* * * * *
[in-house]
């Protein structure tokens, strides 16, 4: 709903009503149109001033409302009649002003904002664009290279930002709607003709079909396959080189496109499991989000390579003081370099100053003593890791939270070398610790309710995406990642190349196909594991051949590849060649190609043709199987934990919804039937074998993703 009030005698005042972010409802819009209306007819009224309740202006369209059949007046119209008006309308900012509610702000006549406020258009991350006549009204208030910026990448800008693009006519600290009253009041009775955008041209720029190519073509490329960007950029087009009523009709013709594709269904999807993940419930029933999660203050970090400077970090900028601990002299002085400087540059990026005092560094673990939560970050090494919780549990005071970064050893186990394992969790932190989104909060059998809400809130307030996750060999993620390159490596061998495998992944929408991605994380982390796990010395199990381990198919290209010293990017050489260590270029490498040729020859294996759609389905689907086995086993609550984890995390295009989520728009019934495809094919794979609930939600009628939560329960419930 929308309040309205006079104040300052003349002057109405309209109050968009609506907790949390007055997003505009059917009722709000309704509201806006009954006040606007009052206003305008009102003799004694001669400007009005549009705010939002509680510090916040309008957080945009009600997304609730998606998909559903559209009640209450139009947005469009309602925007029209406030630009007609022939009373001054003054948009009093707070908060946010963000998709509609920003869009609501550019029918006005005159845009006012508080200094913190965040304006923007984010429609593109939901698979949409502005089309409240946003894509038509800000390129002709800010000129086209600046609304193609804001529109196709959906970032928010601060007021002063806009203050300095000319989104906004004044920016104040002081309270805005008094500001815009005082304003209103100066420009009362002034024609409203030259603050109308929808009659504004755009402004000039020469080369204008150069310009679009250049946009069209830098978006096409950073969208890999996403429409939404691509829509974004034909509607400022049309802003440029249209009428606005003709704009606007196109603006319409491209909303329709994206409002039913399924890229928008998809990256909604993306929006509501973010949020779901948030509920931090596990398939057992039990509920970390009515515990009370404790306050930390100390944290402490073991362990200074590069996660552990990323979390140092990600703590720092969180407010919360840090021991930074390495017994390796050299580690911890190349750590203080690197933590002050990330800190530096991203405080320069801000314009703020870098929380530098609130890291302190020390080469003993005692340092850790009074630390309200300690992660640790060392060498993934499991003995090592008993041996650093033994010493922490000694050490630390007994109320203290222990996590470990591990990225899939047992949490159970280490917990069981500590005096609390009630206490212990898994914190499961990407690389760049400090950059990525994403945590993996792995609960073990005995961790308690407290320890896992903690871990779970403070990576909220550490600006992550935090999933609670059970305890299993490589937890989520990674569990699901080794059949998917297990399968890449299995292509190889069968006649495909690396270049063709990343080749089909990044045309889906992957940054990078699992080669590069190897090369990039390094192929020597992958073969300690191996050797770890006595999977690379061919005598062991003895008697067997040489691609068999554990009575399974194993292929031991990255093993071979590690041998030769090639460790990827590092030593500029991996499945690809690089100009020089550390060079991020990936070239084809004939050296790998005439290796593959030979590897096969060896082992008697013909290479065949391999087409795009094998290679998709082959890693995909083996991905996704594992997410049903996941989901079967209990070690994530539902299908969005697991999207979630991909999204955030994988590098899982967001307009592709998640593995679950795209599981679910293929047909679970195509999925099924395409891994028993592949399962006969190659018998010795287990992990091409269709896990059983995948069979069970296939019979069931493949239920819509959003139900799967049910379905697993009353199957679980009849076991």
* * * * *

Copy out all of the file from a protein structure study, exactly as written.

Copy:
[in-house]
């Protein structure tokens, strides 16, 4: 709903009503149109001033409302009649002003904002664009290279930002709607003709079909396959080189496109499991989000390579003081370099100053003593890791939270070398610790309710995406990642190349196909594991051949590849060649190609043709199987934990919804039937074998993703 009030005698005042972010409802819009209306007819009224309740202006369209059949007046119209008006309308900012509610702000006549406020258009991350006549009204208030910026990448800008693009006519600290009253009041009775955008041209720029190519073509490329960007950029087009009523009709013709594709269904999807993940419930029933999660203050970090400077970090900028601990002299002085400087540059990026005092560094673990939560970050090494919780549990005071970064050893186990394992969790932190989104909060059998809400809130307030996750060999993620390159490596061998495998992944929408991605994380982390796990010395199990381990198919290209010293990017050489260590270029490498040729020859294996759609389905689907086995086993609550984890995390295009989520728009019934495809094919794979609930939600009628939560329960419930 929308309040309205006079104040300052003349002057109405309209109050968009609506907790949390007055997003505009059917009722709000309704509201806006009954006040606007009052206003305008009102003799004694001669400007009005549009705010939002509680510090916040309008957080945009009600997304609730998606998909559903559209009640209450139009947005469009309602925007029209406030630009007609022939009373001054003054948009009093707070908060946010963000998709509609920003869009609501550019029918006005005159845009006012508080200094913190965040304006923007984010429609593109939901698979949409502005089309409240946003894509038509800000390129002709800010000129086209600046609304193609804001529109196709959906970032928010601060007021002063806009203050300095000319989104906004004044920016104040002081309270805005008094500001815009005082304003209103100066420009009362002034024609409203030259603050109308929808009659504004755009402004000039020469080369204008150069310009679009250049946009069209830098978006096409950073969208890999996403429409939404691509829509974004034909509607400022049309802003440029249209009428606005003709704009606007196109603006319409491209909303329709994206409002039913399924890229928008998809990256909604993306929006509501973010949020779901948030509920931090596990398939057992039990509920970390009515515990009370404790306050930390100390944290402490073991362990200074590069996660552990990323979390140092990600703590720092969180407010919360840090021991930074390495017994390796050299580690911890190349750590203080690197933590002050990330800190530096991203405080320069801000314009703020870098929380530098609130890291302190020390080469003993005692340092850790009074630390309200300690992660640790060392060498993934499991003995090592008993041996650093033994010493922490000694050490630390007994109320203290222990996590470990591990990225899939047992949490159970280490917990069981500590005096609390009630206490212990898994914190499961990407690389760049400090950059990525994403945590993996792995609960073990005995961790308690407290320890896992903690871990779970403070990576909220550490600006992550935090999933609670059970305890299993490589937890989520990674569990699901080794059949998917297990399968890449299995292509190889069968006649495909690396270049063709990343080749089909990044045309889906992957940054990078699992080669590069190897090369990039390094192929020597992958073969300690191996050797770890006595999977690379061919005598062991003895008697067997040489691609068999554990009575399974194993292929031991990255093993071979590690041998030769090639460790990827590092030593500029991996499945690809690089100009020089550390060079991020990936070239084809004939050296790998005439290796593959030979590897096969060896082992008697013909290479065949391999087409795009094998290679998709082959890693995909083996991905996704594992997410049903996941989901079967209990070690994530539902299908969005697991999207979630991909999204955030994988590098899982967001307009592709998640593995679950795209599981679910293929047909679970195509999925099924395409891994028993592949399962006969190659018998010795287990992990091409269709896990059983995948069979069970296939019979069931493949239920819509959003139900799967049910379905697993009353199957679980009849076991």